Joseph Chase Rutherford Correspondence
An 1849 graduate of Woodstock Medical College, Joseph Chase Rutherford practiced medicine in Blackstone, Massachussetts and Orleans County, Vermont. He was an examining surgeon of recruits early in the war, and he also invented a method of...
Show moreAn 1849 graduate of Woodstock Medical College, Joseph Chase Rutherford practiced medicine in Blackstone, Massachussetts and Orleans County, Vermont. He was an examining surgeon of recruits early in the war, and he also invented a method of invisible writing that was used by the federal government during the war. Rutherford was commissioned from Newport on August 8th, 1862 and made an assistant surgeon of the 10th Vermont. He was promoted to surgeon of the 17th Vermont on March 6th, 1865. While operating on a soldier after the battle of Orange Grove, he developed an infection in his thumb that partially disabled him for the rest of his life. He returned home to his practice in Newport after the war.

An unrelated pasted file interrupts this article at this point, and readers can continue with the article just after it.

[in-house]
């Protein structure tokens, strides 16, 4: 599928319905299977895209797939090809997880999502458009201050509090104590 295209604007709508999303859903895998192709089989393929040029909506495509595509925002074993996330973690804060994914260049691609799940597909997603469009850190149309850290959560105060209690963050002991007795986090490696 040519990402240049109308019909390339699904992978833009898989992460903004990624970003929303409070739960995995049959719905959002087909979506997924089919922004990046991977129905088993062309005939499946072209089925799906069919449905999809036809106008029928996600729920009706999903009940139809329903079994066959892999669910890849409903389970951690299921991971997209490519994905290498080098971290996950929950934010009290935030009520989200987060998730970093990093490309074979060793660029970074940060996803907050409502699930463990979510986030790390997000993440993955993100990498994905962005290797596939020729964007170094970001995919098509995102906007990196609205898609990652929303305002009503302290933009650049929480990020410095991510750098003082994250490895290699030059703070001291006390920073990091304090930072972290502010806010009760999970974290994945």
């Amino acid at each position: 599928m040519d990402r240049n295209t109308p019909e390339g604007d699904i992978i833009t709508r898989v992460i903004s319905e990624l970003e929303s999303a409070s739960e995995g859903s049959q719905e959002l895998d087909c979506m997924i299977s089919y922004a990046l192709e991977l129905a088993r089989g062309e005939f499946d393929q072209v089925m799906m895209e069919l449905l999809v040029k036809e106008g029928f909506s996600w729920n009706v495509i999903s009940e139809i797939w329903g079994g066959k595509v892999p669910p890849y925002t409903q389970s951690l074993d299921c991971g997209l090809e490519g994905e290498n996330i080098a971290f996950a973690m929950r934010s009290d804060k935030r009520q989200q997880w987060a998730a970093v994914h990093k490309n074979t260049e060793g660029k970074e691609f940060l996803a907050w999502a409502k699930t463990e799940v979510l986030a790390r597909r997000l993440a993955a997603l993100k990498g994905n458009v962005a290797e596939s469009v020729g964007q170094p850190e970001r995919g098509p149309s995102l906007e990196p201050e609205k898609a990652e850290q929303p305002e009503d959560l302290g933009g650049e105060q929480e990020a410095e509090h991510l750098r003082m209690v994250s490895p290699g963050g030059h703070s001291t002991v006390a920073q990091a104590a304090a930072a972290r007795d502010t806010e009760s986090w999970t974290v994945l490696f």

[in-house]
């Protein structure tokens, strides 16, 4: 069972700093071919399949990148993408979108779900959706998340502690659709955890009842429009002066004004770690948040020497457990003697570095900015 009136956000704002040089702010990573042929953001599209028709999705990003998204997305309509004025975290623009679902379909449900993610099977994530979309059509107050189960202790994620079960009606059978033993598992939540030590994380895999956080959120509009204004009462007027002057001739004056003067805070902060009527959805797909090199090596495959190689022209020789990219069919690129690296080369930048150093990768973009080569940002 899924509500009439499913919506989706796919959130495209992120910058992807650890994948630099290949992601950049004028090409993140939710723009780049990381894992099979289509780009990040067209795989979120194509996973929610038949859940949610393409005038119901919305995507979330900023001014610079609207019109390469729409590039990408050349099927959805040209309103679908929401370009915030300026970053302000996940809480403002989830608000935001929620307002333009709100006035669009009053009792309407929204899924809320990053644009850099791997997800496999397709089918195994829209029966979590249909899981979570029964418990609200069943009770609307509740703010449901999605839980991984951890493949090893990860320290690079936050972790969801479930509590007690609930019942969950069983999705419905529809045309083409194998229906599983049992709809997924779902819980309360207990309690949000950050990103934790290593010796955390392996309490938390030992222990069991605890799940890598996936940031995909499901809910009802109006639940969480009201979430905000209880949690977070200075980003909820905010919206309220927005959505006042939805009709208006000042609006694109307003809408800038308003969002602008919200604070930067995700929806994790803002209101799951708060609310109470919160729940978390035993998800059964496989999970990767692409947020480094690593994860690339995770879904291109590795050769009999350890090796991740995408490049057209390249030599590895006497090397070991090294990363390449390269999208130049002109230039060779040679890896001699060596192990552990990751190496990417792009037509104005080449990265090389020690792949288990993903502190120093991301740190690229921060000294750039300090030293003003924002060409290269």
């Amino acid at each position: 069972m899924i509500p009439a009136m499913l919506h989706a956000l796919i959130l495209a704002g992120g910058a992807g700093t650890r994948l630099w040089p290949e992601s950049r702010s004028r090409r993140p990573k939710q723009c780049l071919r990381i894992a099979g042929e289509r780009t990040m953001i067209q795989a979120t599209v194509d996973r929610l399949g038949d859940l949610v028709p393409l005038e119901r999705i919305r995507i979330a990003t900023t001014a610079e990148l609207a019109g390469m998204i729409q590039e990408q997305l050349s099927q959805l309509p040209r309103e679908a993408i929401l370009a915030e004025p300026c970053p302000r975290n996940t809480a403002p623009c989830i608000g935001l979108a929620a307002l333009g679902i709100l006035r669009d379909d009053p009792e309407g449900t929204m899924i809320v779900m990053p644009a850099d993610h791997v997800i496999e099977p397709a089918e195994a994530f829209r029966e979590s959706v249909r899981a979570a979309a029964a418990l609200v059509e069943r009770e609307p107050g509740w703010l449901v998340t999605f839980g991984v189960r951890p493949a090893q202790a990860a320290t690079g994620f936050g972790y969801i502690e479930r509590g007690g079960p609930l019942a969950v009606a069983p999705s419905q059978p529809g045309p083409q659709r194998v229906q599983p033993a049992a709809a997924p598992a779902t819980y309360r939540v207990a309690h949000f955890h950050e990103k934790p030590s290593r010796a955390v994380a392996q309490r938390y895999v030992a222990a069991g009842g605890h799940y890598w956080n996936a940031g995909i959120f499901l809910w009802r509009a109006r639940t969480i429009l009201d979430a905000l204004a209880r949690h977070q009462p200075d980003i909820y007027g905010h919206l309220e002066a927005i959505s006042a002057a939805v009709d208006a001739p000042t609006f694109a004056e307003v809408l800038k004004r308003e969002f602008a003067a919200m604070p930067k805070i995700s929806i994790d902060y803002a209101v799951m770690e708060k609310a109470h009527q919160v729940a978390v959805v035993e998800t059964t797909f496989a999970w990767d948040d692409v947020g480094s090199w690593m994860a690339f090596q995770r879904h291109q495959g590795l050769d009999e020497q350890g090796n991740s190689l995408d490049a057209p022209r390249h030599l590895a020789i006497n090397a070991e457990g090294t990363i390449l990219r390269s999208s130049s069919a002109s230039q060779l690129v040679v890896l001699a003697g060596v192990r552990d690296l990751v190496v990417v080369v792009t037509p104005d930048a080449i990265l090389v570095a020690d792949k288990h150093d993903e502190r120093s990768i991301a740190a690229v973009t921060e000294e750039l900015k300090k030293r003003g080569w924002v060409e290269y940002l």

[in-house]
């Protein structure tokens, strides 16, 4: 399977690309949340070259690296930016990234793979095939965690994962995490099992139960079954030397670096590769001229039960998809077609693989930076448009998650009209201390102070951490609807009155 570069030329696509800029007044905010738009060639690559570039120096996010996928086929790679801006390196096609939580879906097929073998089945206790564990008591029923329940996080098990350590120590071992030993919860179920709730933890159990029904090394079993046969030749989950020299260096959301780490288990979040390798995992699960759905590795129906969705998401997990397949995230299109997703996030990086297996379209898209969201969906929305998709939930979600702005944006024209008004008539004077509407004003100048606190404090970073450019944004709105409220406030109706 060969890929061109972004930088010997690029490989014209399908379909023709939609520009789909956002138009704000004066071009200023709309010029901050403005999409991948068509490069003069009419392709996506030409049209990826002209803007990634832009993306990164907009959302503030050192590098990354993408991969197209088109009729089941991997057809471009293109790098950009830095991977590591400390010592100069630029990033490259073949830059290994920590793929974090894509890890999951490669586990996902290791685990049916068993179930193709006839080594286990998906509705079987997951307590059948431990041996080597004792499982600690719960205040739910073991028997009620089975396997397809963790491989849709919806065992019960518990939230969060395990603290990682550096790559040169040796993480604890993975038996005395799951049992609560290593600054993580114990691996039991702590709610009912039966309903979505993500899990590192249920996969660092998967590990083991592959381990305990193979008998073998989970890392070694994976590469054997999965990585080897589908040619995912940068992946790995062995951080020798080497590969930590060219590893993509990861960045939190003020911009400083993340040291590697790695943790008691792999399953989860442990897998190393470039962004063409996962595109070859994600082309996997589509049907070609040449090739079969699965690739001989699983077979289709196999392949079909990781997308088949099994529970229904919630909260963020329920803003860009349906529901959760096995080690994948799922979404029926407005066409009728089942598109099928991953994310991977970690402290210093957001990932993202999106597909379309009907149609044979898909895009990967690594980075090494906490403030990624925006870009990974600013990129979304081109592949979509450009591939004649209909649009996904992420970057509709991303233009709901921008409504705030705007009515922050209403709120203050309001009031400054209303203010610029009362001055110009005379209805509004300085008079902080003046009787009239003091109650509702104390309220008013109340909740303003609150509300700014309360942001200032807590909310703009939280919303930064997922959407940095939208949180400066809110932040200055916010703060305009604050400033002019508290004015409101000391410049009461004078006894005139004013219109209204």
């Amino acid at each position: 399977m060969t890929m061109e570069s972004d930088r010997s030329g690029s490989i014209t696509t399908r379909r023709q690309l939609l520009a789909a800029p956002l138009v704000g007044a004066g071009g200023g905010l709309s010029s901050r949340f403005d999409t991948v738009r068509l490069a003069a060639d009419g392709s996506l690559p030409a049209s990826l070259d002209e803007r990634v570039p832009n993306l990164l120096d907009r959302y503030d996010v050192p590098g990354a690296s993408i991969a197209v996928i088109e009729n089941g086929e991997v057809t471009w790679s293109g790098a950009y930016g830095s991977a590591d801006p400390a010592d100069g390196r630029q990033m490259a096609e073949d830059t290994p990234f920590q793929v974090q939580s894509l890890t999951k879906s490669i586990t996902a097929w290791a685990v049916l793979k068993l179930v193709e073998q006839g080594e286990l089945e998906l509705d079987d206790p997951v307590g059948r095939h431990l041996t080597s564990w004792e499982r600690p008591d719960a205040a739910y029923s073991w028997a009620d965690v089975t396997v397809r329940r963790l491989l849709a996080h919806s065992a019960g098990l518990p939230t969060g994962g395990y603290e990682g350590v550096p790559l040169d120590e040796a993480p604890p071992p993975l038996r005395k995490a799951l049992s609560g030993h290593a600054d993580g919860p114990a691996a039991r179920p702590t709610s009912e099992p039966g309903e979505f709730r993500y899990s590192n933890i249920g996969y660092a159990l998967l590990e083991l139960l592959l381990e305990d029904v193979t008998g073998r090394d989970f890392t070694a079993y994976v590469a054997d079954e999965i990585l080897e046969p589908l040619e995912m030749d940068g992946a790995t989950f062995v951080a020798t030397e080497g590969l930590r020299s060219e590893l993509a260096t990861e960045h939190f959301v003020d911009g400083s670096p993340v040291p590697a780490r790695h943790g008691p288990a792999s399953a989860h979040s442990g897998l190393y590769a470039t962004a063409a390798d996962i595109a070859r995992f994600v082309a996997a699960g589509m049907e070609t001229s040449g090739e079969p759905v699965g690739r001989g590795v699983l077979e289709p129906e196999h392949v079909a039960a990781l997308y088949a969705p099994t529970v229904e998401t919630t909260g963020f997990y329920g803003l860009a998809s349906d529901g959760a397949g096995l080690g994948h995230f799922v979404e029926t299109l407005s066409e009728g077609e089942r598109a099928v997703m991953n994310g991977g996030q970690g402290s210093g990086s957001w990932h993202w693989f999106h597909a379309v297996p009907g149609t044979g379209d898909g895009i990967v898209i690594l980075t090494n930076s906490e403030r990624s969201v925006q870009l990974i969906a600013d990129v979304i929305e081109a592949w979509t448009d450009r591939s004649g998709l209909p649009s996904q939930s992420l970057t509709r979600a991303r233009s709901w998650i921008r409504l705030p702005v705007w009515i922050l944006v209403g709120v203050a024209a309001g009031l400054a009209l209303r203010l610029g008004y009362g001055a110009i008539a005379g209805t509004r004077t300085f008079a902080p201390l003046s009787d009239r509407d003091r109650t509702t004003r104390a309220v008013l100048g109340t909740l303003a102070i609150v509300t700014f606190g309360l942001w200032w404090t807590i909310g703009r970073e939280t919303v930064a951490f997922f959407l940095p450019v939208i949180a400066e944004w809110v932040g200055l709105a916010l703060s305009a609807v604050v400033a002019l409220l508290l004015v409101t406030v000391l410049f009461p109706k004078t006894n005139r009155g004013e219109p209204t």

Dr. Joseph C. Rutherford wrote faithfully to his wife Hannah from the time of his appointment as assistant surgeon of the Tenth Vermont Infantry in August 1862 to his mustering out as surgeon of the Seventeenth Vermont Infantry in July 1865. He informed her of his medical duties, his relations with the soldiers and officers, and news about soldiers from the Newport, Vermont area. Rutherford's letters convey a strong sense of pride in his work, but increasing frustration over his failure to win promotion, particularly after the severe battles of 1864. He finally received a commission as surgeon of the Seventeenth Vermont in March 1865. Rutherford described the battle of Orange Grove (Nov. 27, 1863) and Sheridan's Shenandoah campaign, but only one letter (May 17, 1864) survives from the nearly continuous fighting of May and June, 1864. Many of the letters contain advice to Mrs. Rutherford on financial matters and the treatment of their children's illnesses. Rutherford also expressed strong opinions about copperheads, traitors, and Southerners. The collection includes three letters from Edward Belville (d. 1864) of Derby, Vermont, a private in the Eighth Vermont Infantry. One of these (July 16, 1863) gives an account of the assault on Port Hudson, in which Belville was wounded.